Sunday, March 16, 2008

A few months ago, we replaced our elderly, troublesome Toyota Land Cruiser with a slightly less geriatric, supposedly less misery-provoking Toyota Corolla station wagon.


All I can say now is: I would rather eat a caterpillar sandwich with broken glass garnish than buy another Toyota anything.
Even if Toyota engineers suddenly designed comfortable, flattering pants that instantly made the wearer look 20 lbs thinner, I would shun them, knowing that they would malfunction in some horrible way. They’d probably fall off me in shreds the minute I went out into public and I’d be so traumatised I’d have to undergo very long, very costly therapy sessions for years afterwards, completely impoverishing my family.

That’s what the Toyota name has come to mean to me: total humiliation and a money haemorrhage to follow.

Yes, as a matter of fact, my car DID break down again.

How ever did you guess?

It was very exciting. It got stuck in third gear during Friday afternoon rush hour traffic in the middle of downtown Ouagadougou.

It was so exciting that I cannot describe how exciting it was. The part where we didn’t die was my favourite bit, of course.

I contemplated not getting it repaired – maybe just pouring gasoline over the whole thing and throwing a match on top of it? But I guess that’s pretty dangerous and a poor example for the children. Not to mention that it’s bad for the air quality.

The best solution is probably to just keep the car in the driveway as a very expensive Burkinabe-style status symbol (“Look! We own a car! ). Then I’ll buy a nice little donkey and cart.

But with my luck, I’d no doubt end up buying an unreliable used donkey. One suffering from severe ear mites and terminal cancer.

6 comments:

babzee said...

I'm so sorry for your Toyota experience. I bought my mom's 11 year old Toyota Camry in 2003, and have been driving it ever since, providing very minimal maintenance and abusing it quite liberally. It's now 15 years old and the love of my life. I would never drive anything else, and have recommended it to all my kids!

I have to guess your climate is more than a match for any vehicle. Good luck with whatever you throw at it...

david santos said...

The cancer is terrible!
Have a good week.

Cyndy said...

Cheer up Beth. If it means anything, we have been repairing cars for the last 6 weeks. At one point even the old 88 Buick Lasabre knick named "the Hoopty" wouldn't start. That cold/ice snap just made everything break down.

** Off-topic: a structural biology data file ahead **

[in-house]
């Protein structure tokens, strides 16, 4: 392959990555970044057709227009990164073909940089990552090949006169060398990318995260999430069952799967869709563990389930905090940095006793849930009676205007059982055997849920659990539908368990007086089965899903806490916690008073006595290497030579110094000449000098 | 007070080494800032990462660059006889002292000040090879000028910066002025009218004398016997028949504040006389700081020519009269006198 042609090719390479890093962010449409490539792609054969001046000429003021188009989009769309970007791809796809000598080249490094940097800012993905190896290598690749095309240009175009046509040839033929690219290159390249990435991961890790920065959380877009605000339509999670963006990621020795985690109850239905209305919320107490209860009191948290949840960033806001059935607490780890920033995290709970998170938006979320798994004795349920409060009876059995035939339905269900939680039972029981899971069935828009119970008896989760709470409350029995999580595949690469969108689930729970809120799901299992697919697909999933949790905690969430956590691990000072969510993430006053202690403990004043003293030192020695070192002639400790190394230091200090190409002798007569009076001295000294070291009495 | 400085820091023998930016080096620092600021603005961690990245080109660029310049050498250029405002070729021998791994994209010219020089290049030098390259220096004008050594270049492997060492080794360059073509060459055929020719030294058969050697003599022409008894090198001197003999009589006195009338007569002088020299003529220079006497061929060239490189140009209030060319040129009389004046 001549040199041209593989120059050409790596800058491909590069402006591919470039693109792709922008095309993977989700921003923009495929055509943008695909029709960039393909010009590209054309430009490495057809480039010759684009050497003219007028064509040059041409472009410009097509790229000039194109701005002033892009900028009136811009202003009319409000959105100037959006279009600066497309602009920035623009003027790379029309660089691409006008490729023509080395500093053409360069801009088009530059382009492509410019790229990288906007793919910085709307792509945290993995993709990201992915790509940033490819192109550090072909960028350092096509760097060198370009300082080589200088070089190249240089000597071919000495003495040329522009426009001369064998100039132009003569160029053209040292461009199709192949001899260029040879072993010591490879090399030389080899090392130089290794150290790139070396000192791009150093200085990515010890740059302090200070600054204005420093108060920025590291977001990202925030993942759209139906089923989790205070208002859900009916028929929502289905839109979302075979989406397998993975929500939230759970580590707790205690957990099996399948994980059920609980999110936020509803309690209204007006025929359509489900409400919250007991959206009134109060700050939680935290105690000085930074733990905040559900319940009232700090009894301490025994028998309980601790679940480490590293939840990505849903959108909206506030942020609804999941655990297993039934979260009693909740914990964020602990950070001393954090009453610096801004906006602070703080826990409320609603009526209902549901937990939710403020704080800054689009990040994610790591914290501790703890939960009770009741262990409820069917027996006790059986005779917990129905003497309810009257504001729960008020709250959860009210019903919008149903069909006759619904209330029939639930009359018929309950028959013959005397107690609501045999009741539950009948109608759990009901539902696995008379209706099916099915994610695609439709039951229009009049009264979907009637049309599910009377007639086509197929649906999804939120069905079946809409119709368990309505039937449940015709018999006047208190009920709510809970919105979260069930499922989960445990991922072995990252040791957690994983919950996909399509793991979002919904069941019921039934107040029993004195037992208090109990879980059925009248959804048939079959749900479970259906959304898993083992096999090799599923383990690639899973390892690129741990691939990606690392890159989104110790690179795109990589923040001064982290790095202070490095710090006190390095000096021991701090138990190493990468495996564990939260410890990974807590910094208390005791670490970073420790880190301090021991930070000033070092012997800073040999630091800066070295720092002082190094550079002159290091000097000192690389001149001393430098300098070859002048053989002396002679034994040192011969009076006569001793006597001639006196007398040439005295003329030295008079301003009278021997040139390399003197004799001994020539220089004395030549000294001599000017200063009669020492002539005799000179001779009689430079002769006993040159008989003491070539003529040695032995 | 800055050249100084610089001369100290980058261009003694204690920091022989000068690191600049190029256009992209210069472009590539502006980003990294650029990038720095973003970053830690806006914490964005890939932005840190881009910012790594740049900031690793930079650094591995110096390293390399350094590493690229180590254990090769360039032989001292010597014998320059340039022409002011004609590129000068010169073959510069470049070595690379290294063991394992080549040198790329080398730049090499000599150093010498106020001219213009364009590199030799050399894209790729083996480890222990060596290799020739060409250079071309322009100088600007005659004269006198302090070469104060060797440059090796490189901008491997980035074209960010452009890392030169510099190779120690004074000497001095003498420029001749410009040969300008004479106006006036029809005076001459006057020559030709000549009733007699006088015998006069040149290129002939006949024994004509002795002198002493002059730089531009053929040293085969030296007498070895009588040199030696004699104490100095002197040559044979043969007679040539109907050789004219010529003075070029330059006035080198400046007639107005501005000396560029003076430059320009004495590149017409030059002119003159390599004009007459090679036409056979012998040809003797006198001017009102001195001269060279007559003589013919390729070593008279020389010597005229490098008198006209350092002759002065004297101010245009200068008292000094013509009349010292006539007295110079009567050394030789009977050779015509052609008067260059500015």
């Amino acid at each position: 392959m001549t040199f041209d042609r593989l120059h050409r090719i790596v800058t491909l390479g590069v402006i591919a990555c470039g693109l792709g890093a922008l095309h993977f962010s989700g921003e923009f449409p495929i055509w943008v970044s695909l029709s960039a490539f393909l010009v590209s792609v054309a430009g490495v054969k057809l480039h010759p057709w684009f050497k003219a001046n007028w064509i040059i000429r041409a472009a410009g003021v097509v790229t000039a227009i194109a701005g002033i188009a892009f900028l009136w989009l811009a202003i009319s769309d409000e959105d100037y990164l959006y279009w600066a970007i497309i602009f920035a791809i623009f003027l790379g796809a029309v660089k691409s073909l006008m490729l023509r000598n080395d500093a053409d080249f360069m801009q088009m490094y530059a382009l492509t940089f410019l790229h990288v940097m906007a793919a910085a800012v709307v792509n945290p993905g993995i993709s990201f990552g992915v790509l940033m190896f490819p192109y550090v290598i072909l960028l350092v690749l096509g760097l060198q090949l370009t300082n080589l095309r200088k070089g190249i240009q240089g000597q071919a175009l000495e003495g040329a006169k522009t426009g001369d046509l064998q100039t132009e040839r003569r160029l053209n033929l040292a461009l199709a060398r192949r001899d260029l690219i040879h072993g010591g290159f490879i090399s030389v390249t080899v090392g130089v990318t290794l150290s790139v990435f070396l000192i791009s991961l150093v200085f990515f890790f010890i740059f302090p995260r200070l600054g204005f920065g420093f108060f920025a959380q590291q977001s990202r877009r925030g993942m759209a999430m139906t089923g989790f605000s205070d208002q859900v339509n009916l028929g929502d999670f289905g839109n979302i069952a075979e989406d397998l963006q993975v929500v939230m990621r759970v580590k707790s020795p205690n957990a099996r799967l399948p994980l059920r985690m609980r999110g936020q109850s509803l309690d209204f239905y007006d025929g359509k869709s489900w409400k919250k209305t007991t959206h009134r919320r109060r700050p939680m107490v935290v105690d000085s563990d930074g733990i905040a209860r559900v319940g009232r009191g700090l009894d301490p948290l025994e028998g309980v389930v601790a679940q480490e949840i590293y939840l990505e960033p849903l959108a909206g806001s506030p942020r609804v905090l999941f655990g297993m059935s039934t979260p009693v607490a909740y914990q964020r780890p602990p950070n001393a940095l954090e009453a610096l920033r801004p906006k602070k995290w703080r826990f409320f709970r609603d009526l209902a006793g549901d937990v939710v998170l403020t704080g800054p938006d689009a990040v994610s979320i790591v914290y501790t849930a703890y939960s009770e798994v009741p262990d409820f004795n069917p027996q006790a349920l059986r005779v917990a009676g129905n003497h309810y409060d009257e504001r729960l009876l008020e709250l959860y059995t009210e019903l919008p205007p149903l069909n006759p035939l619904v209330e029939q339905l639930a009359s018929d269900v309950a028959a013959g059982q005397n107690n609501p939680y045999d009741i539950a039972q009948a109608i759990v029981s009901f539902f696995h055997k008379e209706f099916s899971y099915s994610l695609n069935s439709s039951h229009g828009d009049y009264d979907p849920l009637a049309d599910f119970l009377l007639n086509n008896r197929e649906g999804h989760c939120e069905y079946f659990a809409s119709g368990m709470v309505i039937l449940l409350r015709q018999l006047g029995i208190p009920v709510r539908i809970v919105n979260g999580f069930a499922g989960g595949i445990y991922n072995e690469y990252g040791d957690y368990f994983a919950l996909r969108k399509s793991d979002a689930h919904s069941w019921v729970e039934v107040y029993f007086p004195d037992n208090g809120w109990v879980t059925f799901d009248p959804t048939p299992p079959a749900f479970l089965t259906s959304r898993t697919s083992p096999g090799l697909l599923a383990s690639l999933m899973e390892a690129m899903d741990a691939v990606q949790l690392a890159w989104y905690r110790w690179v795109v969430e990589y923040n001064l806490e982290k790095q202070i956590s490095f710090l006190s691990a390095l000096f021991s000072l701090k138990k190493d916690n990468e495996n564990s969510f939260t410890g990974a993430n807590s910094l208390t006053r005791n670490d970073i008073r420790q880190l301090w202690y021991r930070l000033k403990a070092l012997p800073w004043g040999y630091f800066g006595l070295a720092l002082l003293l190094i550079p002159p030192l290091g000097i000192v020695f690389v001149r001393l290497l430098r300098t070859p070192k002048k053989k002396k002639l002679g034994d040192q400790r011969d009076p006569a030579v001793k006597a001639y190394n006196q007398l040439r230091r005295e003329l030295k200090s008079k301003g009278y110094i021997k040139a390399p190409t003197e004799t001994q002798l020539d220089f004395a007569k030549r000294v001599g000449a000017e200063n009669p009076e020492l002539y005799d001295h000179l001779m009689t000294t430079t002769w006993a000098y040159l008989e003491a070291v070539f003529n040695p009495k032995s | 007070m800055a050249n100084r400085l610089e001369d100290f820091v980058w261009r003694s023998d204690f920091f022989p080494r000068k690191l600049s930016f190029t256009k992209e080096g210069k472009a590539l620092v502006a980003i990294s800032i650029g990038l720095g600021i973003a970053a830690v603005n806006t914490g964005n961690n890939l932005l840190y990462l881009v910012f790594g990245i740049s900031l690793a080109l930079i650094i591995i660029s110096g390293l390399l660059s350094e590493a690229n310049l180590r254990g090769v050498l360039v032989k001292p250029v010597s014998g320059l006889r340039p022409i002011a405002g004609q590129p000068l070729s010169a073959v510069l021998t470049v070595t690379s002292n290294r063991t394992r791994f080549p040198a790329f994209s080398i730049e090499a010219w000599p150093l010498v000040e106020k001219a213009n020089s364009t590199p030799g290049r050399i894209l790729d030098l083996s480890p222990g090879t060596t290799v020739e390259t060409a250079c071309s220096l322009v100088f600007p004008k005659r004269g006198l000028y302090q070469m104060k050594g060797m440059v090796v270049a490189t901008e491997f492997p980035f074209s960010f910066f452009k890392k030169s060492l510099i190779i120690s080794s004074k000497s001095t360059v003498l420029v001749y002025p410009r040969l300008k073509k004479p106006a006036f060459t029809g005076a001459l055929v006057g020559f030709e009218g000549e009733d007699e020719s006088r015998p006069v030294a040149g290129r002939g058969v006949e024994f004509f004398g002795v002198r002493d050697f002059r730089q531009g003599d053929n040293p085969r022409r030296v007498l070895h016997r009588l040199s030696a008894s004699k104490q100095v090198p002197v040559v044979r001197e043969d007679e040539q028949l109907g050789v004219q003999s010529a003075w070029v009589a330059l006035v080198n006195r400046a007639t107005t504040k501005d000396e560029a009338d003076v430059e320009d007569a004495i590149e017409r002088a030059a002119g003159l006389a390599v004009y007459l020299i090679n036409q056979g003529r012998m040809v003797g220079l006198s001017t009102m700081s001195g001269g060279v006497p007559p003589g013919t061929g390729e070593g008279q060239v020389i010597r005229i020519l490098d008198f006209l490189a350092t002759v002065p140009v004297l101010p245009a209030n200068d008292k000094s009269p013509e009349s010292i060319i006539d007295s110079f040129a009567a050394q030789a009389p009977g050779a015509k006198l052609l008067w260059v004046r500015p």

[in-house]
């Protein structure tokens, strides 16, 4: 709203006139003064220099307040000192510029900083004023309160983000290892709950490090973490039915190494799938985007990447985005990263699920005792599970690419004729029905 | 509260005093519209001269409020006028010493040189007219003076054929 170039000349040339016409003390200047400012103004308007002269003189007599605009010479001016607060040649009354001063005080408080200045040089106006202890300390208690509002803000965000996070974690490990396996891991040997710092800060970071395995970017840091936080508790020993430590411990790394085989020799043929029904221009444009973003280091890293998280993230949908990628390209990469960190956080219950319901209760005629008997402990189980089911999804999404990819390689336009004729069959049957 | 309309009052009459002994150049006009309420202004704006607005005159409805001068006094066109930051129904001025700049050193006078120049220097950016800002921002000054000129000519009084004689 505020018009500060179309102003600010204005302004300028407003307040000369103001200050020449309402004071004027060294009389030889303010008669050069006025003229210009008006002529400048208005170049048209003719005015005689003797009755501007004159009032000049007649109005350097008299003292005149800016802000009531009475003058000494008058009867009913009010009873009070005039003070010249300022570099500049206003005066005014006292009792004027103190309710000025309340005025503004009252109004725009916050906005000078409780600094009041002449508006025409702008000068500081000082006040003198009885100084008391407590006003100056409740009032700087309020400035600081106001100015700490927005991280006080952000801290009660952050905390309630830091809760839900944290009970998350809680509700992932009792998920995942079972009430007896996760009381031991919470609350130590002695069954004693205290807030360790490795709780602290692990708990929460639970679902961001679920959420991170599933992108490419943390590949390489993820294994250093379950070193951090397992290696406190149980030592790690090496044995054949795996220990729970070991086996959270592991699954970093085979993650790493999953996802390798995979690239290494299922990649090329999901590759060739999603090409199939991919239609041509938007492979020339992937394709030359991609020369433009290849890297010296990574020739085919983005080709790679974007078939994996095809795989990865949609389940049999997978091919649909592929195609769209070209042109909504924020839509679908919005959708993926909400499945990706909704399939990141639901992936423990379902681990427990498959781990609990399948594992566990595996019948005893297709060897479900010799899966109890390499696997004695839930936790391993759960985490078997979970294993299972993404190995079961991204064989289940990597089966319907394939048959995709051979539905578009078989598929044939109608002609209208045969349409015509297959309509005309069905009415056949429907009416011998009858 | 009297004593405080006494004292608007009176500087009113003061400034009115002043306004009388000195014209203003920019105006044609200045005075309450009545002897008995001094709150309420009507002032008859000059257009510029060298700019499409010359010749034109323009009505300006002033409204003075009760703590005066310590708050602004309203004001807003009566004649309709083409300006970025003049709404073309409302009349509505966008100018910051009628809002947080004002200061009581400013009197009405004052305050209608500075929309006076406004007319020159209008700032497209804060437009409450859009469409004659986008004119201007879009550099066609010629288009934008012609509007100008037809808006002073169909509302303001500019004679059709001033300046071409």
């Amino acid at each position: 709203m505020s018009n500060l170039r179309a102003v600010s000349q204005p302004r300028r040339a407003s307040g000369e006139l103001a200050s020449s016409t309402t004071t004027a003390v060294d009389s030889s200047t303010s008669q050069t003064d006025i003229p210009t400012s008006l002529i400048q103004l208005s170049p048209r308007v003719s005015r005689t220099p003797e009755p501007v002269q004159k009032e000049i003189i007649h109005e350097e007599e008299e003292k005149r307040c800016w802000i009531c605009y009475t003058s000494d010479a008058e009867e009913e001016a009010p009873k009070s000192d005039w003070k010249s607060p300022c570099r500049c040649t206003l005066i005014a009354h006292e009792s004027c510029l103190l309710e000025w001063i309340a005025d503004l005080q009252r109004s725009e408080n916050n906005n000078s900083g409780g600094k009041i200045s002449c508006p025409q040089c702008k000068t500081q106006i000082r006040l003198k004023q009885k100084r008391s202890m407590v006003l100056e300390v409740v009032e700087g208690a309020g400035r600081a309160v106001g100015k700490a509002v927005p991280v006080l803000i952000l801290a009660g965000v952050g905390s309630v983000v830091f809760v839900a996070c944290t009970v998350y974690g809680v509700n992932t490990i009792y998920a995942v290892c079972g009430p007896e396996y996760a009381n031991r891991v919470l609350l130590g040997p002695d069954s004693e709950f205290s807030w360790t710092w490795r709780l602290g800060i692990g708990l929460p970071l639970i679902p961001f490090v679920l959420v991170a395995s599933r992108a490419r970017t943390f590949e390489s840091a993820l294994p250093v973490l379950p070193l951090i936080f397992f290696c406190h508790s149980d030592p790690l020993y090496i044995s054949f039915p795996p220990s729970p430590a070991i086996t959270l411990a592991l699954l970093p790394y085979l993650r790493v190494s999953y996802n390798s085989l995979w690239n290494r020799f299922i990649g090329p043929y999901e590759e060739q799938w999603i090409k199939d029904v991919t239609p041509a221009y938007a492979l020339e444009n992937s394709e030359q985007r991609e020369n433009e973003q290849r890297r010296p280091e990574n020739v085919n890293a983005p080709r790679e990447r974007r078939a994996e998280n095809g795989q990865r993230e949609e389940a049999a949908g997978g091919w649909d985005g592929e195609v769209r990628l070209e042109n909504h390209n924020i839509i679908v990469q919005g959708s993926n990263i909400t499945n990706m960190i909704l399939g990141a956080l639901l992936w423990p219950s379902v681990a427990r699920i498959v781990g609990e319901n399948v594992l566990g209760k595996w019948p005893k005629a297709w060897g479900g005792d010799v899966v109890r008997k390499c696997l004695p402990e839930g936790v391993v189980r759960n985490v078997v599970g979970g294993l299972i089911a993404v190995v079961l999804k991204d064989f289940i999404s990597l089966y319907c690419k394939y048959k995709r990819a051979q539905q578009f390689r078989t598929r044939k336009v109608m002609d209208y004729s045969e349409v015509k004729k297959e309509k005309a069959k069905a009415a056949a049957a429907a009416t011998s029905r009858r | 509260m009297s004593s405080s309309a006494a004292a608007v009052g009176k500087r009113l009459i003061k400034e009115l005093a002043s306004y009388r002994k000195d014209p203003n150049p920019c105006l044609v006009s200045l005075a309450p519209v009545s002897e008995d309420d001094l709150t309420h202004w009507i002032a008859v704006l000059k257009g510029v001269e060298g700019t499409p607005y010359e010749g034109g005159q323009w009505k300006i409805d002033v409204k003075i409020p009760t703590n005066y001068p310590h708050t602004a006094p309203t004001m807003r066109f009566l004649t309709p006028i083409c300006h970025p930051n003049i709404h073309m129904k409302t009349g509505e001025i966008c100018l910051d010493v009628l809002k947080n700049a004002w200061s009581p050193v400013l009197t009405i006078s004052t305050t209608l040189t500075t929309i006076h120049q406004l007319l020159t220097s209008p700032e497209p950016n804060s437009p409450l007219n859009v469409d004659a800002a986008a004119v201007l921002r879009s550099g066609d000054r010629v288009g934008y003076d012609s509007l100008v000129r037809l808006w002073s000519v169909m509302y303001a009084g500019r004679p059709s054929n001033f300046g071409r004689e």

Granted, we have reliable mechanics shops to help the stress but we have spent a couple thousand since January on "car repairs".

We only own GM products as a general rule with just a few foreign models throughout the years as work cars and such. Mainly because they were difficult to fix, required a whole new set of tools and the replacement parts were outragious in cost.

My husband refused to buy a van too. No matter how much begging by the kids or how enticing the adds were, he wouldn't budge. His reasoning was that the engines were packed into a small silly space with no logic. Remember, he is a model maker. He thinks about those kinds of things.

So my kids grew up deprived of owning a van, but I do think they have overcome their childhood trauma. They haven't told us they have needed thousands of $ worth of therapy yet.

Have a great day.

Anonymous said...

The donkey & cart sounds like an excellent idea. You do not need to worry about its health or training, as you already have an expert on animal care and behavior in your employ: Mallory!

Too bad Alexa isn't a gearhead.

BurkinaMom said...

Yes, David. Cancer is a terrible thing.

And Lynsey- that's GOT to be you! Princess Alexa the Gearhead. Perish the thought!

Ms SmartyPants- Thanks for the support. I always know you have my back. Or my truck, or whatever.

Actually, I think my REAL problem with the Corolla is that I HATE it even when it IS running well. The interior is all cramped, apparently designed for anorexic, hunchbacked midgets. Which we are not. I'm 5'6", my two older kids are 5'7" and JP is about 6'2". The ceiling brushes our heads and gives us all creeping claustrophobia.
I have big-time buyers' remorse.

Anonymous said...

Interesting, because out in the Tenere, Toyotas were by far the most trustworthy vehicles--far more so than the Nissan. There's even a song about it in Tamashek that our Tuareg crew loved to sing, "Toyotaaaaahh Tenere." However, it was a very specific model that was considered Tenere-worthy -- certainly not a Corolla.

Shows you right for buying a foreign car. Stick to Burkinabe models next time, why don't you!

MLW